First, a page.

### The MATH of Internet Adoption: Comparing Different Age-Groups

by Niehaves, Björn and Plattfaut, Ralf

Abstract:

Modern societies share two common trends: First, elderly people form a strongly growing group in the population (societal aging) and, second, the importance of information and communication technology is growing rapidly. However, the elderly are often excluded from benefiting from IT-enabled service delivery: An age-related digital divide exists. Current research lacks understanding what reasons prevent elderly to use the internet. Therefore, this paper examines the intention to use the internet in a private manner among the elderly. For higher explanatory power we also included two other age-groups (G1: 59). Here, we build a survey instrument based on the Model of Acceptance of Technology in Households (MATH) and test the model against comprehensive survey data (n=501). We find out that MATH is able to explain between 42% and 81% of the variance in private internet usage intention. Moreover, several differences in driver for usage intention exist, e.g. was the importance of applications for fun much higher in the first age group than among the other. Potentially fruitful avenues for future research are discussed.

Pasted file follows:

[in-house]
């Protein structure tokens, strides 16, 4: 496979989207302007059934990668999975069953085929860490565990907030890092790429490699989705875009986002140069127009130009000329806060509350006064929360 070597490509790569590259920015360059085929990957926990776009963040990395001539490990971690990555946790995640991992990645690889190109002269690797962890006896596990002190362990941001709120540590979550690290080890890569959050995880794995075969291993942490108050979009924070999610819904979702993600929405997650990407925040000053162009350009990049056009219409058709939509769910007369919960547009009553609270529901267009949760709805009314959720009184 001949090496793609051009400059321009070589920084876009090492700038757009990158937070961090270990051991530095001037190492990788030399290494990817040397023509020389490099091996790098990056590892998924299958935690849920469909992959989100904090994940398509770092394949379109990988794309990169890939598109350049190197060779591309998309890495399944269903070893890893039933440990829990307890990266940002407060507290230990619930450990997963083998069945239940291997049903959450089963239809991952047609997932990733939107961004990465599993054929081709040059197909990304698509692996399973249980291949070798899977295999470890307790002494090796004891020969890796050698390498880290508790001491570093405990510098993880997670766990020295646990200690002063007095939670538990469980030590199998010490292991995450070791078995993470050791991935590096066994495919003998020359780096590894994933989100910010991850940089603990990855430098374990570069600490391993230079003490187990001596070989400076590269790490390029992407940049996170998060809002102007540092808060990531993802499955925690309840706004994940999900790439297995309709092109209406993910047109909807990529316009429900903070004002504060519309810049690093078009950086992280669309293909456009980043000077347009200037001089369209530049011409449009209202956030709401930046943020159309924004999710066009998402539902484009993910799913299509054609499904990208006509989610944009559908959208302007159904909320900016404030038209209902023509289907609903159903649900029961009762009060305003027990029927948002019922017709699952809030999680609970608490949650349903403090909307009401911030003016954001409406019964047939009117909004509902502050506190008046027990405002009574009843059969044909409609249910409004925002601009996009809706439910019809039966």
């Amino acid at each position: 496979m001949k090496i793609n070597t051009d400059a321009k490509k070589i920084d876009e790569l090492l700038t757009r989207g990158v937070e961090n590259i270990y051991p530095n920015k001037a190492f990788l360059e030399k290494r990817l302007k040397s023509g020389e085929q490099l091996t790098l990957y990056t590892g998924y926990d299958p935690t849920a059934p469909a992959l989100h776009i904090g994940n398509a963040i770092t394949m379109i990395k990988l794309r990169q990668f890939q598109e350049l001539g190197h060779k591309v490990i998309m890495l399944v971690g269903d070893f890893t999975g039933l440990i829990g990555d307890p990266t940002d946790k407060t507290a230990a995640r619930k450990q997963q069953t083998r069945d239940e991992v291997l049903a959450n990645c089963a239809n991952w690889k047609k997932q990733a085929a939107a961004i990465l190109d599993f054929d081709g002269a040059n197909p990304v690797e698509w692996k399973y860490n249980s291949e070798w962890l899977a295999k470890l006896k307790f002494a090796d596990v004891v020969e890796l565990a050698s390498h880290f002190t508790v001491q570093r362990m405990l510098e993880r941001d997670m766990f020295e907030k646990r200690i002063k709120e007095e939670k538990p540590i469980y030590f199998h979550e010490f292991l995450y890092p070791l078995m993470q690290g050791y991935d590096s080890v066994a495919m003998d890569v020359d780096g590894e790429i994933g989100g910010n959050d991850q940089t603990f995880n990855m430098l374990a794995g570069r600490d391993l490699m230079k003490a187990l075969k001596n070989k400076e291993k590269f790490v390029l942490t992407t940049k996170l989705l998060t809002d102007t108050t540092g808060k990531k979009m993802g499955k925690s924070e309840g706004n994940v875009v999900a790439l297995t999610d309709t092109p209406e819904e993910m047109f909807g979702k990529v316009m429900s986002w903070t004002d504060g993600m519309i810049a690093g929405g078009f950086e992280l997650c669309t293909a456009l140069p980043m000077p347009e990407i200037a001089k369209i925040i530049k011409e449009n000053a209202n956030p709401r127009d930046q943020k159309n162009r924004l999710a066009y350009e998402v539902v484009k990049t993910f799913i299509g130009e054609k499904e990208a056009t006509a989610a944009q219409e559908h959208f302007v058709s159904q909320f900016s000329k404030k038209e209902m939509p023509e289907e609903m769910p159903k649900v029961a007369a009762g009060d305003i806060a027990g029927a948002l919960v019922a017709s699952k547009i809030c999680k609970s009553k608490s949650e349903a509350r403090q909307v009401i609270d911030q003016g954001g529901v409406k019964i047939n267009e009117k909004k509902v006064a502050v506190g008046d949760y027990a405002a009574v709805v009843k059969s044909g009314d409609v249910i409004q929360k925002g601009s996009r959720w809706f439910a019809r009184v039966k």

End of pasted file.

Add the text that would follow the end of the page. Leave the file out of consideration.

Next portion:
Reference:

The MATH of Internet Adoption: Comparing Different Age-Groups (Niehaves, Björn and Plattfaut, Ralf), In 10. Internationale Tagung Wirtschaftsinformatik (WI 2011), 2011.

Bibtex Entry:

@InProceedings{Niehaves2011d, author = {Niehaves, Bj"orn and Plattfaut, Ralf}, title = {The MATH of Internet Adoption: Comparing Different Age-Groups}, booktitle = {10. Internationale Tagung Wirtschaftsinformatik (WI 2011)}, year = {2011}, note = {Z"urich, CH}, abstract = {Modern societies share two common trends: First, elderly people form a strongly growing group in the population (societal aging) and, second, the importance of information and communication technology is growing rapidly. However, the elderly are often excluded from benefiting from IT-enabled service delivery: An age-related digital divide exists. Current research lacks understanding what reasons prevent elderly to use the internet. Therefore, this paper examines the intention to use the internet in a private manner among the elderly. For higher explanatory power we also included two other age-groups (G1: <40; G2: 40-59; G3: >59). Here, we build a survey instrument based on the Model of Acceptance of Technology in Households (MATH) and test the model against comprehensive survey data (n=501). We find out that MATH is able to explain between 42% and 81% of the variance in private internet usage intention. Moreover, several differences in driver for usage intention exist, e.g. was the importance of applications for fun much higher in the first age group than among the other. Potentially fruitful avenues for future research are discussed.}, url = {http://aisel.aisnet.org/wi2011/23/}, }